- Issues and challenges pertaining to mental health
- “Health” and its relationship to human fulfillment
- International principles of right to health
- Status of reproductive and child health
- Privatization of medical education
- Potential ways to promote health
- Policy advocacy for health
- Health tourism
Faculty and Staff
Faculty and Staff
Azim Khan, PhD, Academic Director
Azim has been an academic director for SIT since 2008. He earned his PhD in health and human rights from Aligarh Muslim University. His thesis focused on sex-selective abortions and effectiveness of prenatal diagnostic techniques legislation in India. He earned an MA in human rights from the University of London, a Master of Laws from Aligarh Muslim University, and Bachelor of Laws with distinction in constitutional law from the University of Lucknow.
Azim received the Ford Foundation International Fellowship for Human Rights for academic excellence, leadership, and commitment to community. He’s worked with universities in India and the US, teaching human rights, public health, and development. Azim has been a consultant and researcher for NGOs and international organizations, including the UN. He was a facilitator for SIT / World Learning and Ford Foundation’s Leadership for Social Justice Program in Washington, DC. In 2007, he was awarded a Scholar of Peace fellowship by the Foundation for Universal Responsibility of His Holiness the Dalai Lama for peace initiatives in Gujarat. He hosted of a weekly show on contemporary social justice and human rights issues and co-founded several Indian organizations. He has also been a media and political analyst for the US government.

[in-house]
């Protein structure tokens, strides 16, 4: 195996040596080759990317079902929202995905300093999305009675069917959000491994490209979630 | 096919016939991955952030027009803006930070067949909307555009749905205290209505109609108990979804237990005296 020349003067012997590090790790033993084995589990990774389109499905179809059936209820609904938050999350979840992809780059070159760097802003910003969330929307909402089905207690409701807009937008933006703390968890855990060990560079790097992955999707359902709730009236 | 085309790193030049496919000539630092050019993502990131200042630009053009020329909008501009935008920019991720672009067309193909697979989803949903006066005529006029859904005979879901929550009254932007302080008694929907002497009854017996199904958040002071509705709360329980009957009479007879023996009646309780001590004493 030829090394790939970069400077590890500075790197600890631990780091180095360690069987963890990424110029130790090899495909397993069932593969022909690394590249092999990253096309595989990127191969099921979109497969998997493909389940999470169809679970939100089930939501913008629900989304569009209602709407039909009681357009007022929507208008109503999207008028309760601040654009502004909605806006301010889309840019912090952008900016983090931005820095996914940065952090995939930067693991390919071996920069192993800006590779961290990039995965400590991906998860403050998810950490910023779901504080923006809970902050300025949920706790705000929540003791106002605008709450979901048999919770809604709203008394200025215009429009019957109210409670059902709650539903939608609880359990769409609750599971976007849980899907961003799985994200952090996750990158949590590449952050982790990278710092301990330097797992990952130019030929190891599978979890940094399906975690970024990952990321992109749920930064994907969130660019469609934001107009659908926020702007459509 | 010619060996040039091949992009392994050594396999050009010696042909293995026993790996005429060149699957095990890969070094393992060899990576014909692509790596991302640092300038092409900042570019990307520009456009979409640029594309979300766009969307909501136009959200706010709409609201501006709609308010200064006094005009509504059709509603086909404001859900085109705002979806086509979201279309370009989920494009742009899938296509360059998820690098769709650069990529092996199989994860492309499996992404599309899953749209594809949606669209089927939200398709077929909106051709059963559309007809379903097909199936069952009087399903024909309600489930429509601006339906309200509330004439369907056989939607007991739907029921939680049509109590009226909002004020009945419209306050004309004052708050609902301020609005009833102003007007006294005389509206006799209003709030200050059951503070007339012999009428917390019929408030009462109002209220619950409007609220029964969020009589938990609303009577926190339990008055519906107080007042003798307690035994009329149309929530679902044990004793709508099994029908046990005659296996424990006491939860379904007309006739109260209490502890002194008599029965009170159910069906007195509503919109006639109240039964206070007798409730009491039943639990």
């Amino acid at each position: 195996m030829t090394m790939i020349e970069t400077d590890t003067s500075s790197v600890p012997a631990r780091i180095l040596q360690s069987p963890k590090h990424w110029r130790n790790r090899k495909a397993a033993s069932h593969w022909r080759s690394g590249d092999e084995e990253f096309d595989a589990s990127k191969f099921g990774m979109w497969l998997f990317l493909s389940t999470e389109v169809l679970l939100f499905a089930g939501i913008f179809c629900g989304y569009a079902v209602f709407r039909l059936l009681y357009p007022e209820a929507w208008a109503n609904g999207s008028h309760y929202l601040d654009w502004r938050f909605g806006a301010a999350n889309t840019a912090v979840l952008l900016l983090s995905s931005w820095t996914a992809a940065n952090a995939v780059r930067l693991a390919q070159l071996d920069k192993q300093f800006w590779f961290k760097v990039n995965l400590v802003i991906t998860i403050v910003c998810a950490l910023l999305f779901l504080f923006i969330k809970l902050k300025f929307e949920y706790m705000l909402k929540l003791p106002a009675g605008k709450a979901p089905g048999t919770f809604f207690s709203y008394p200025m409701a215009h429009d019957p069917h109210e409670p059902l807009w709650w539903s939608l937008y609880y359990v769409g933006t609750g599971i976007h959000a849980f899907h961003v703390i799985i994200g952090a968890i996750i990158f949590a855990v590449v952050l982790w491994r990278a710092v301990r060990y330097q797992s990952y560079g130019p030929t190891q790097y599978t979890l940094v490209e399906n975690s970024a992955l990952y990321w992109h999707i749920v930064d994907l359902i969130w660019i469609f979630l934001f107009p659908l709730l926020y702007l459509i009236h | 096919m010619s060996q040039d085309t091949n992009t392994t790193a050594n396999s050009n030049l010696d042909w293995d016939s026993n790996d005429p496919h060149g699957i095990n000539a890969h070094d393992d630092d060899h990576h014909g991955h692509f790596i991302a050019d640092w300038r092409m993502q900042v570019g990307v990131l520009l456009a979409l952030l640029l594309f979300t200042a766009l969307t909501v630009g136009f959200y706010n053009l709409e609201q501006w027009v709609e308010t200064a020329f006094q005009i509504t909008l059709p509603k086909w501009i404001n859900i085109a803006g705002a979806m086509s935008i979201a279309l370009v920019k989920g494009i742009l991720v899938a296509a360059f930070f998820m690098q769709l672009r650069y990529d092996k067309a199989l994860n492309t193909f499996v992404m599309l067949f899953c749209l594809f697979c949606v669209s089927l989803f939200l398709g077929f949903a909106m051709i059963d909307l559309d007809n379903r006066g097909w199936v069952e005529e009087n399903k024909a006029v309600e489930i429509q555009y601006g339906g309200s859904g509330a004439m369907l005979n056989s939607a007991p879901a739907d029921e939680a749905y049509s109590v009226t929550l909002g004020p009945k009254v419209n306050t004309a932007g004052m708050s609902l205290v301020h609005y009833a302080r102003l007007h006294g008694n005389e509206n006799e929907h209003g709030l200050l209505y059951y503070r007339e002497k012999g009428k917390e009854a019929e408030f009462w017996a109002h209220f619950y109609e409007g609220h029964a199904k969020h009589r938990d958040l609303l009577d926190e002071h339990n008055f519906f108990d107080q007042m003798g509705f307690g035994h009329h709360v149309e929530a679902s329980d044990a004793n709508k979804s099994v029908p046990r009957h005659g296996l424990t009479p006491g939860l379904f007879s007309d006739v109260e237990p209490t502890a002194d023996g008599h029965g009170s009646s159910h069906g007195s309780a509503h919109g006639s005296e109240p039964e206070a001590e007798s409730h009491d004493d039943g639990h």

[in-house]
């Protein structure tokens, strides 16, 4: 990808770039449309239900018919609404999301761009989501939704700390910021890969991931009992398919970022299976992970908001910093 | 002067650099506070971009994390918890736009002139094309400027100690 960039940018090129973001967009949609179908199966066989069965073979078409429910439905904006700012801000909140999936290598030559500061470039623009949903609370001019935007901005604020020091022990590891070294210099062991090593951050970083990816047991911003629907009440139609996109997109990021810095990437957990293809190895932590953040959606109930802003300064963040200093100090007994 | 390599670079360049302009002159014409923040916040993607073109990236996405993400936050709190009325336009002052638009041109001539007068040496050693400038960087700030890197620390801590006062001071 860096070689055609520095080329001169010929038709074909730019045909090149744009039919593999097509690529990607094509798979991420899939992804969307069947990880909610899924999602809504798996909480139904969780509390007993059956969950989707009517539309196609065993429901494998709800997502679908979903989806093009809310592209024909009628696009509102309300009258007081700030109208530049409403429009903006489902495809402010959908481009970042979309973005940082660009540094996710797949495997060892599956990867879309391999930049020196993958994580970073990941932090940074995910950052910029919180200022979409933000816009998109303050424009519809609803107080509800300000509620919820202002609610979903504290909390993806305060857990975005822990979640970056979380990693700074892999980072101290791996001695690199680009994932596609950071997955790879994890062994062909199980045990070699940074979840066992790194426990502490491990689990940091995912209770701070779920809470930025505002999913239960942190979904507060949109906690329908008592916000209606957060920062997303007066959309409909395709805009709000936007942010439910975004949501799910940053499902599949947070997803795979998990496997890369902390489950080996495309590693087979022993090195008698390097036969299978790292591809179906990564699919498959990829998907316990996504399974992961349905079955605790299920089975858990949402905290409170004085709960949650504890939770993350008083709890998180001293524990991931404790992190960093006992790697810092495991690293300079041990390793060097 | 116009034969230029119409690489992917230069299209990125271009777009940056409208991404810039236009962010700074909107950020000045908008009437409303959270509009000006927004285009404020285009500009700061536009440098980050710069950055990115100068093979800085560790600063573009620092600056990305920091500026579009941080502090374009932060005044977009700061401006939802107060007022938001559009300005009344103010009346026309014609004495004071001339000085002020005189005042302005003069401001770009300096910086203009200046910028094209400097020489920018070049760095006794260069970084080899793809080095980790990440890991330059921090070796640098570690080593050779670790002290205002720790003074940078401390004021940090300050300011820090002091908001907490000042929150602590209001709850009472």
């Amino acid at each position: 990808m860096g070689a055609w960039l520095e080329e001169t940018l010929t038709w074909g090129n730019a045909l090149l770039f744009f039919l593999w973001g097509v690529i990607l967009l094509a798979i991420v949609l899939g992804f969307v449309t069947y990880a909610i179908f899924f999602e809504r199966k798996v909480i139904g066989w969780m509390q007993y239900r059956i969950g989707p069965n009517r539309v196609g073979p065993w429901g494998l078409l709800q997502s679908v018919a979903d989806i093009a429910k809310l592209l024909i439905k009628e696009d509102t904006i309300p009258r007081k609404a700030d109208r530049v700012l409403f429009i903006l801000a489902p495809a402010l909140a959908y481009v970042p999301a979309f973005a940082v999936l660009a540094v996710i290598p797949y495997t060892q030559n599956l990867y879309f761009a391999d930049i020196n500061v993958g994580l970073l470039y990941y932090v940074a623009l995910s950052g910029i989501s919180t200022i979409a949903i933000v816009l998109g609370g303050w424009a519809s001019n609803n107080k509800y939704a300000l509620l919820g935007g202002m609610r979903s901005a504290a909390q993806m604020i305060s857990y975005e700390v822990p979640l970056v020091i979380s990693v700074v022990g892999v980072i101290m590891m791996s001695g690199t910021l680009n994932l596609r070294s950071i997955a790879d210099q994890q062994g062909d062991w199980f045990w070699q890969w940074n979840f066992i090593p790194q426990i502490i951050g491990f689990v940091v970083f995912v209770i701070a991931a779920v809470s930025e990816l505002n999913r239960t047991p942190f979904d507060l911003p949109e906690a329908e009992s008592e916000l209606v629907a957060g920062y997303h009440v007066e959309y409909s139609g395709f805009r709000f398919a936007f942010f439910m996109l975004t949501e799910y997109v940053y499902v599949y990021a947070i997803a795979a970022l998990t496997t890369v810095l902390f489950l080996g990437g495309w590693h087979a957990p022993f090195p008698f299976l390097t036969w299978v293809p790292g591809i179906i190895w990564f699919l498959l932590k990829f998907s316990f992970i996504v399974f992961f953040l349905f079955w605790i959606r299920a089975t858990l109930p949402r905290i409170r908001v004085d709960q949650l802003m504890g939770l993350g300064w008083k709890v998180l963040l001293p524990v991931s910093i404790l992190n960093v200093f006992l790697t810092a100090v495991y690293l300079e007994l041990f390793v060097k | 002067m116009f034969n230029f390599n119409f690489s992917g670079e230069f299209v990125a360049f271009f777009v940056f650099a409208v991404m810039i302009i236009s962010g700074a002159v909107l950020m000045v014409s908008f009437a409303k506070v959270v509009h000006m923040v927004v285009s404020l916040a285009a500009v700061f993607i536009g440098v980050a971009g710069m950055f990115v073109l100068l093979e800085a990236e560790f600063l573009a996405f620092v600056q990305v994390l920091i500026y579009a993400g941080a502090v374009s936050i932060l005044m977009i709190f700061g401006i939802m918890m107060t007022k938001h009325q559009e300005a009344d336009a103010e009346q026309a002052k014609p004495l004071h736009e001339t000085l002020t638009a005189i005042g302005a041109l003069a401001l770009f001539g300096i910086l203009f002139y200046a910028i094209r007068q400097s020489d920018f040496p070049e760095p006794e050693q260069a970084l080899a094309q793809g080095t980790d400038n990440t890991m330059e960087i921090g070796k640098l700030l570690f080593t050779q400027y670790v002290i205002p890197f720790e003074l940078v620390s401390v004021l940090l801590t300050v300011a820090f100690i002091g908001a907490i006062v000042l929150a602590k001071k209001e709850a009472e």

Jayanti Singh, MD, Senior Faculty
Jayanti is a medical doctor associated with the Intensified Malaria Control Project II and other programs related to the Global Fund to Fight AIDS, Tuberculosis, and Malaria. She provides monitoring and evaluation for the seven northeastern states of India. Jayanti designed and executed a midline assessment study of the impact of nurses’ training on holistic care for people living with HIV/AIDS (PLHAs) for India’s national AIDS control program.
Jayanti worked for UNICEF’s polio eradication program for four years, dealing with the challenges of a varied population—including an influx of laborers—and tenuous infrastructure in Uttar Pradesh. She represented that program during the 2009 annual meeting of the US Fund for UNICEF. She led surveillance and operations for the World Health Organization’s national polio surveillance project in India. As deputy director of immunization for PATH, she organized Japanese encephalitis immunization campaigns. She was in-house physician for the national Indian women’s soccer team during the Asian Championship in 2000.
Anjali Capila, PhD
Anjali is a professor at Lady Irwin College in Delhi University. She authored Images of Women in the Folk Songs of Garhwal Himalayas (2002) and Traditional Health Practices of Kumaoni Women: Continuity and Change (2004). She teaches communication systems, media planning, and advocacy. She is deeply involved with planning and organizing department activities with rural and semi-urban communities.